InSight

Exit and Growth Strategies for Middle Market Businesses

Key Business Value Triggers | #1: Management Quality

By JP Balestrieri | Sep 30, 2015

qualityIn the current middle market M&A space, most businesses are valued based on their top line revenues and the cash flows they generate over time. However, a company’s ability to sustainably maintain and grow revenues and generate normalized cash flows over a period of time is constantly subject to outside systematic risks beyond the control of the business owner.  Owners who are interested in selling their business need to thoughtfully consider key risks that are company specific and, in the ordinary course of business, within the realm of their control to be successfully mitigated or minimized. Business owners and their advisors need to focus on their key company specific value triggers that can generate the most value for the business owner when planning an exit or a transition strategy.

Value Trigger #1: Management Quality

The management team can be a company’s greatest asset and can also be a company’s greatest liability.  Buyers, both private equity (PEGs) and strategic companies always place an emphasis on existing management as a basis for determining and/or increasing a target seller’s investment value and return over time.  Even though strategic buyers might place less importance on the management quality, since they are in a position to eliminate redundant positions, they still might require key managers to successfully integrate operations post-acquisition.  PEGs are financial buyers and thus, aren’t usually ready to deploy key management people at the acquired company.  PEGs will need to critically assess the current management’s abilities to determine the risks associated with keeping the current management as well as the risks related to the significant time and expense taken to find, hire and train new qualified management.  Selling owners of companies should not take management transition planning lightly.  Employing or maintaining a qualified management team ahead of a major ownership transition is of paramount importance to a buyer’s perception of risk and value, and ultimately, the price and structure received by the Seller.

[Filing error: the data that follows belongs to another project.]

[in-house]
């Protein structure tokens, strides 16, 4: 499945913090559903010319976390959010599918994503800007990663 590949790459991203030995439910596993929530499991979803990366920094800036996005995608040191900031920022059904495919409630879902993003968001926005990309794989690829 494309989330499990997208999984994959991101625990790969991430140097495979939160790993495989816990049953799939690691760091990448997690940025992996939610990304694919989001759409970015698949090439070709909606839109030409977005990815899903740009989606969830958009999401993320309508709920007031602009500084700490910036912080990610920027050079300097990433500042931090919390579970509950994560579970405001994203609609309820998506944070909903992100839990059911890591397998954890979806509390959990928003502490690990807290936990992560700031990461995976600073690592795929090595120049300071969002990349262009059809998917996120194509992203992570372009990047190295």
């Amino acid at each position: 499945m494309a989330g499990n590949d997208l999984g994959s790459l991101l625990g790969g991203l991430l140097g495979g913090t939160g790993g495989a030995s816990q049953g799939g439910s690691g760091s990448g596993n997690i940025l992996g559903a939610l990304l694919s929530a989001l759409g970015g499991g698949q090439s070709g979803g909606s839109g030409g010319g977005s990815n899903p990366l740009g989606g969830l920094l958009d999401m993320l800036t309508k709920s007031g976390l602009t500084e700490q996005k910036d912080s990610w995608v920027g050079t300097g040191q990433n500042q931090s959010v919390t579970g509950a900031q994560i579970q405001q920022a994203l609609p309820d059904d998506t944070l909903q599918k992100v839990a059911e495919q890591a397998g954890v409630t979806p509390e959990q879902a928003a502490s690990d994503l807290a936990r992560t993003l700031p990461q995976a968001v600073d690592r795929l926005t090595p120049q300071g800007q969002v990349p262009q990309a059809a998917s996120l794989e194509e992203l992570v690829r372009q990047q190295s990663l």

Selling owners should review and evaluate the strength and weaknesses of their management team as soon as they can, well before a potential sale, to ensure the management team will ultimately be desirable and valuable post-sale.  Buyers will review various queries in assessing and getting comfortable with a management team:

  • Is there a particular expertise in management required that is critical to operate the business?
  • Is the current team well integrated and do they have a long history together?
  • Is there a key person that is irreplaceable?
  • How has this team performed versus other comparable management teams in the subject market segment?
  • Are there any weak links in the management team and have the risks involved been addressed by key management?
  • Are there management team members capable of handling various management functions?
  • Is the owner active on a day-to-day basis?
  • Who do customers call when there is an issue?
  • Are key managers performing to expectations?
  • Do management executives think and act like owners?
  • “Hit by the Bus Rule”: who leads operations if owner is gone?

Business owners who intend to eventually sell their business should constantly assess the strengths and weaknesses of their management teams.  This diligence should include consulting with a trusted investment banking advisor, who can advise owners on the critical issues involved in growing and maintaining a solid management team that will attract a premium value and optimal exit structure from an acquirer.

Posted by JP Balestrieri.

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